In the past decade, it only seemed that the Texas Supreme Court had already decided every permutation of health-care liability claim and every challenge to an arbitration clause. What happens when one case presents both — a challenge to the Texas law that restricts doctors and other health-care providers who might try to insert arbitration clauses in their contracts?

    The Texas statute is Section 74.451 of the CIvil Practice and Remedies Code, which imposes some strict requirements on any arbitration clause between a health-care provider and a patient. There was no dispute in this case that the defendant nursing home (Fredericksburg) failed to meet those requirements, so if the Texas law applied, the arbitration clause it demanded of patients would be unenforceable. On its side, the Federal Arbitration Act generally preempts state laws such as this one that impose heightened requirements on the validity of arbitration clauses, at least for contracts involving interstate commerce.1

    The wrinkle here is that Congress has generally permitted states, not the federal government, to take the lead in regulating insurance. Within the upside-down world of insurance, the doctrine of federal preemption yields (by virtue of the McCarran-Ferguson Act or "MFA") so that insurance-specific state laws can, in that limited sphere, be supreme over a generally applicable federal law.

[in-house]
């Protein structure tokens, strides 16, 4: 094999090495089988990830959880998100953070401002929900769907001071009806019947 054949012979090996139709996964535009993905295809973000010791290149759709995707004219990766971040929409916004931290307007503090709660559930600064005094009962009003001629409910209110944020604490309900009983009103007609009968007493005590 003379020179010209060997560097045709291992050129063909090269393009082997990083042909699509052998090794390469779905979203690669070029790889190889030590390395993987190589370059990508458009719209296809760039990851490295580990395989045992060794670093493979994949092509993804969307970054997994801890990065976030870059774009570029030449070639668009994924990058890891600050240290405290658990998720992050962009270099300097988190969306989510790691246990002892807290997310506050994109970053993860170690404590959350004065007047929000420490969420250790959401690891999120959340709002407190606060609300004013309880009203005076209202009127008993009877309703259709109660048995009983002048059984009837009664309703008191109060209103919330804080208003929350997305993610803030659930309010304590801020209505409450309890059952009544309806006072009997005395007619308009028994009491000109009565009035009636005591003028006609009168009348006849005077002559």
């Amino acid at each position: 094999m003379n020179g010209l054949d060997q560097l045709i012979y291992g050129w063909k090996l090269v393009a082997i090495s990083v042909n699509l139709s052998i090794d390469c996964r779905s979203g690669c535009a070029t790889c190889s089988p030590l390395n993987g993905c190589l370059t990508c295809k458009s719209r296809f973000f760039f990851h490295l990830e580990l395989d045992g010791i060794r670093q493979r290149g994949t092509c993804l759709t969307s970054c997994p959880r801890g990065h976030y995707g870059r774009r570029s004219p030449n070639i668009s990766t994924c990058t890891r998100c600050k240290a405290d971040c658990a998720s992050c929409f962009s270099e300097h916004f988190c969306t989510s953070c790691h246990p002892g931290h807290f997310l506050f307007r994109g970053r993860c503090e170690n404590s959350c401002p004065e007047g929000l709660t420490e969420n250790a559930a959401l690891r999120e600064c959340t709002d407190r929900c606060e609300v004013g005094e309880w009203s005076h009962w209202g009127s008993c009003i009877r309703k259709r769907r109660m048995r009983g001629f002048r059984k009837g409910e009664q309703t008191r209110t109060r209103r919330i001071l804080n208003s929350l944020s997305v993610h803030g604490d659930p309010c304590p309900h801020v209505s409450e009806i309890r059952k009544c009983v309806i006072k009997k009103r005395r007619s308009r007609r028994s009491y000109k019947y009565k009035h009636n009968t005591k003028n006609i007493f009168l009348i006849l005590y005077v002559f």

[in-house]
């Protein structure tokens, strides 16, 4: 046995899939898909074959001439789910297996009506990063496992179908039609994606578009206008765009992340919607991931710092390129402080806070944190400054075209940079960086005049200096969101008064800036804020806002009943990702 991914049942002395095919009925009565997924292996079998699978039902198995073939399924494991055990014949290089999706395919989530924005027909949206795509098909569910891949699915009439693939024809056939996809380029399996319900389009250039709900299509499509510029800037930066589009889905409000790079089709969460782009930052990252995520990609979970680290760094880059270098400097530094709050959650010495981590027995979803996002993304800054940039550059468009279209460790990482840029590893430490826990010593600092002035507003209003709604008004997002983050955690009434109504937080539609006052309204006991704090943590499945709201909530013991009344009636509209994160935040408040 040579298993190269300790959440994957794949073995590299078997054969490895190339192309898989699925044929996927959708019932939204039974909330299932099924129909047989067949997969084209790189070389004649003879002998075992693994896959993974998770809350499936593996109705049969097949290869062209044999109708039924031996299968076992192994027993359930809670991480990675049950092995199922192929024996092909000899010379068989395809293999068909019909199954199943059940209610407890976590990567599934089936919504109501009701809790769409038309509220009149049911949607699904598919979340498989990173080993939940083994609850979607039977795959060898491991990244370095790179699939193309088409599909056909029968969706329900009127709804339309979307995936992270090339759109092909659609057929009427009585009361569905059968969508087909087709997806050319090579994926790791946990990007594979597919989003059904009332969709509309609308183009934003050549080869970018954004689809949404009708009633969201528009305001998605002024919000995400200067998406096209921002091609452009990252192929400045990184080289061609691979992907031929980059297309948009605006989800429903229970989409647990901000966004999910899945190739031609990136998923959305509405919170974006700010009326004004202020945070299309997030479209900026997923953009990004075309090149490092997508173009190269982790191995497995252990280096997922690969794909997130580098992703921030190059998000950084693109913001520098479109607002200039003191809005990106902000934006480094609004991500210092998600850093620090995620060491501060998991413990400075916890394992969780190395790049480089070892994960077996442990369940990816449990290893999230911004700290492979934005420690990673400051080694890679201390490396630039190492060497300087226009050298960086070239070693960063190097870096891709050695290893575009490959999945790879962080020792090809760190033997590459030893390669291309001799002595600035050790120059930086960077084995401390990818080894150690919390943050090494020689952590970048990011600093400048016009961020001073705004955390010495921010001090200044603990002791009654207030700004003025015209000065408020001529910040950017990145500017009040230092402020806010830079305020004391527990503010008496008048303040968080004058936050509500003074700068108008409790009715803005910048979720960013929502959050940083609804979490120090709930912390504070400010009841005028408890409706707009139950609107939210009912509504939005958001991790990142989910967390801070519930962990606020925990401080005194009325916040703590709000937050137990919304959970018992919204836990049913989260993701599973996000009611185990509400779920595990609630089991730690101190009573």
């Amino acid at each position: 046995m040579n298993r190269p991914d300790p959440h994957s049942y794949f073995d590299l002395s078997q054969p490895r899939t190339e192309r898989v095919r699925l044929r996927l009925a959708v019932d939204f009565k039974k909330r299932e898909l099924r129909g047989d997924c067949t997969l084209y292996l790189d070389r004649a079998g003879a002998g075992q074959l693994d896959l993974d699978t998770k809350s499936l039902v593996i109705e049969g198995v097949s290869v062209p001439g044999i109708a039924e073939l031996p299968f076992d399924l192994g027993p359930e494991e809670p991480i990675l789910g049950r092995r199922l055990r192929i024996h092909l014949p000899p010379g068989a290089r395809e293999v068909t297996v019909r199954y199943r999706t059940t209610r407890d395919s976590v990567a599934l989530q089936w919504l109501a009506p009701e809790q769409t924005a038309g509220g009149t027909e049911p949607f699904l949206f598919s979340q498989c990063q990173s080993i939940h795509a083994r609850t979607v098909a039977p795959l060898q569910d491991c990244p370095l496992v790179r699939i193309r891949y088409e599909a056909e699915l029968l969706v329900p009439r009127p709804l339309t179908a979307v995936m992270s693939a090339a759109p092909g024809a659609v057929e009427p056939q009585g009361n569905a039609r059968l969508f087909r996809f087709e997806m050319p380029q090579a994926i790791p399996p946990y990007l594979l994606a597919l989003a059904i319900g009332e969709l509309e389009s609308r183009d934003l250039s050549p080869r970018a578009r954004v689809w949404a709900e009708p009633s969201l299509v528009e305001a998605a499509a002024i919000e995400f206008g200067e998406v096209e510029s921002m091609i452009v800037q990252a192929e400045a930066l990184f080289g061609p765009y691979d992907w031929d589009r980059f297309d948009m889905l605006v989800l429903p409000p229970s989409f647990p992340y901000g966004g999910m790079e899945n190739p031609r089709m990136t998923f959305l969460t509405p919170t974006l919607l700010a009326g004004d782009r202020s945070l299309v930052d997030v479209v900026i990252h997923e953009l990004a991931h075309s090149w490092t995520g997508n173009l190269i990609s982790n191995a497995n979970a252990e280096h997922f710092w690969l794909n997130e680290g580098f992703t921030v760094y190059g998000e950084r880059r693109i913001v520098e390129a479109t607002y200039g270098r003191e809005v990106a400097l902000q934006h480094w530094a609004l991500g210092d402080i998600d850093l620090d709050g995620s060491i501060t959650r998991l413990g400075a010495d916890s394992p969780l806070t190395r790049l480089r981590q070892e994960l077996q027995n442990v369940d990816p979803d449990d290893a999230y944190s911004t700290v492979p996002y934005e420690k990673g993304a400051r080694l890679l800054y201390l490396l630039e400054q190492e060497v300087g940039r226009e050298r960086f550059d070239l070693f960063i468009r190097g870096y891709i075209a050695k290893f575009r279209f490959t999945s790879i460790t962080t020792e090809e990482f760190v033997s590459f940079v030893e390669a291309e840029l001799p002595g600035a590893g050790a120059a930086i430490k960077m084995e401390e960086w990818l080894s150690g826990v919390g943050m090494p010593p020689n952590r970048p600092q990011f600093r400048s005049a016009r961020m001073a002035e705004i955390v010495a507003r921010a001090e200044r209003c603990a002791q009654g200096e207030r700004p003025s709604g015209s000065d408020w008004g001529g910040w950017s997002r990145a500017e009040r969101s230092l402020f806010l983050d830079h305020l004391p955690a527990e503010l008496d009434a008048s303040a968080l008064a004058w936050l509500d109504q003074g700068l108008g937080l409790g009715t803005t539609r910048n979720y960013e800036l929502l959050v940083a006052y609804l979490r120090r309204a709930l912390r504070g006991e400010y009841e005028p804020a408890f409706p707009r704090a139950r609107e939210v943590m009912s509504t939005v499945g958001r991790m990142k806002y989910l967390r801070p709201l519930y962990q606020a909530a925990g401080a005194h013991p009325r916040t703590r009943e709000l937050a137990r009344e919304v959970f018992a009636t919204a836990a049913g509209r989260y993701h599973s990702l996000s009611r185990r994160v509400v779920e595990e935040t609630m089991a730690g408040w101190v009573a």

The Texas Supreme Court's opinion focused, therefore, on whether Section 74.451 was a law that fit within the MFA. The question is whether it was a "law enacted by [the] State for the purpose of regulating the business of insurance." 15 U.S.C. §1012(b). If so, it could survive preemption. If not, it would be preempted.

    The bulk of the Court's analysis focuses on legislative "purpose." Looking at the statute as a whole, the Court concluded that its purpose is not direclty related to the relationship between insurance companies and their insureds ("the business of insurance"). The Court acknowledged that one of the broader goals was to lower health-care costs by, among other things, lower premiums for malpractice insurance. But the Court concluded that was too attenuated to satisfy the U.S. Supreme Court's test. (The U.S. Supreme Court has distinguished the "business of insurance" from the "business of insurance companies," which basically asks whether the regulation is about paperwork or profits. If the goal is to reduce an insurer's costs and maybe get a trickle-down reduction in premiums, then it's the latter category and too attenuated.) And even zooming to focus just on Section 74.451, the picture would be the same. That provision says nothing about insurance directly but instead talks about the relationship between doctor and patient.